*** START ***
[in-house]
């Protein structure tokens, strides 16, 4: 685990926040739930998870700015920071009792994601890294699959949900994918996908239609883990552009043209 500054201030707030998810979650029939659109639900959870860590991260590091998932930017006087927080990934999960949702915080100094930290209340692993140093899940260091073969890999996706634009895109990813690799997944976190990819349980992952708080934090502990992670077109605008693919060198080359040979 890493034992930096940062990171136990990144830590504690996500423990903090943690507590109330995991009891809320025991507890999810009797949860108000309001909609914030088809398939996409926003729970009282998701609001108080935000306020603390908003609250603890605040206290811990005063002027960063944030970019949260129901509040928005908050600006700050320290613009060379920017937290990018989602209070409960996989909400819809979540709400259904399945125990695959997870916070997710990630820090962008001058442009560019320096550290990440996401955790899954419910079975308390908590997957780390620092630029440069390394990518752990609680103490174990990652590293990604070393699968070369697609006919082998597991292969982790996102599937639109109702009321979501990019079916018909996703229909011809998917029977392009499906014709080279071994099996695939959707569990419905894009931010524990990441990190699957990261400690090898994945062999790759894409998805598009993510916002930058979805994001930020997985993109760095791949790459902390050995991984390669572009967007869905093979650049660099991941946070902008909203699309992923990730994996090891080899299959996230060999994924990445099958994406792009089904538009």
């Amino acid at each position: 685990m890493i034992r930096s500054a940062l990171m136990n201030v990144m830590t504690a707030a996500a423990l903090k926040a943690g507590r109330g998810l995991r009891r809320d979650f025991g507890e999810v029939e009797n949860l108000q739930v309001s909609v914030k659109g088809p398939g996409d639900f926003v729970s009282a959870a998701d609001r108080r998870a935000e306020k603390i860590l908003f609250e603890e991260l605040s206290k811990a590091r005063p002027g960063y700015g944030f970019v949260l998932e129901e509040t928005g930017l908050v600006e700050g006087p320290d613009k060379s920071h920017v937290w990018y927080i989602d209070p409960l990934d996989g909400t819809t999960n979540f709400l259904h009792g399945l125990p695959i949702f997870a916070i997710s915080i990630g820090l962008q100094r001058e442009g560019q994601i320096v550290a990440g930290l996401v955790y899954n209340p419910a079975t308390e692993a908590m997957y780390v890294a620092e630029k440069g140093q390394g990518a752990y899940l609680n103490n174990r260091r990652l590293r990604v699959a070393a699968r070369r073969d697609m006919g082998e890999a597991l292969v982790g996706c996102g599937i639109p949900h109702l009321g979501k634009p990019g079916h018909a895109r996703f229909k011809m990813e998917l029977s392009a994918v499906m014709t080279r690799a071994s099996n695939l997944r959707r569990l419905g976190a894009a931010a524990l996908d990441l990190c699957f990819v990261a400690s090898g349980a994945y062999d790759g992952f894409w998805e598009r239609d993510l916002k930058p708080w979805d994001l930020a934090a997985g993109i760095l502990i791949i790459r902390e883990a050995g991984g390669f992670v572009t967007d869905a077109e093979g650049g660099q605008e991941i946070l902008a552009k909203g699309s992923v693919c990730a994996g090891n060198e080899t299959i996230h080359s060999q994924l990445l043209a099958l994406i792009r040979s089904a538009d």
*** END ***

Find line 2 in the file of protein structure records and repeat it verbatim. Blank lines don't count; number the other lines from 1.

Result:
């Protein structure tokens, strides 16, 4: 685990926040739930998870700015920071009792994601890294699959949900994918996908239609883990552009043209 500054201030707030998810979650029939659109639900959870860590991260590091998932930017006087927080990934999960949702915080100094930290209340692993140093899940260091073969890999996706634009895109990813690799997944976190990819349980992952708080934090502990992670077109605008693919060198080359040979 890493034992930096940062990171136990990144830590504690996500423990903090943690507590109330995991009891809320025991507890999810009797949860108000309001909609914030088809398939996409926003729970009282998701609001108080935000306020603390908003609250603890605040206290811990005063002027960063944030970019949260129901509040928005908050600006700050320290613009060379920017937290990018989602209070409960996989909400819809979540709400259904399945125990695959997870916070997710990630820090962008001058442009560019320096550290990440996401955790899954419910079975308390908590997957780390620092630029440069390394990518752990609680103490174990990652590293990604070393699968070369697609006919082998597991292969982790996102599937639109109702009321979501990019079916018909996703229909011809998917029977392009499906014709080279071994099996695939959707569990419905894009931010524990990441990190699957990261400690090898994945062999790759894409998805598009993510916002930058979805994001930020997985993109760095791949790459902390050995991984390669572009967007869905093979650049660099991941946070902008909203699309992923990730994996090891080899299959996230060999994924990445099958994406792009089904538009």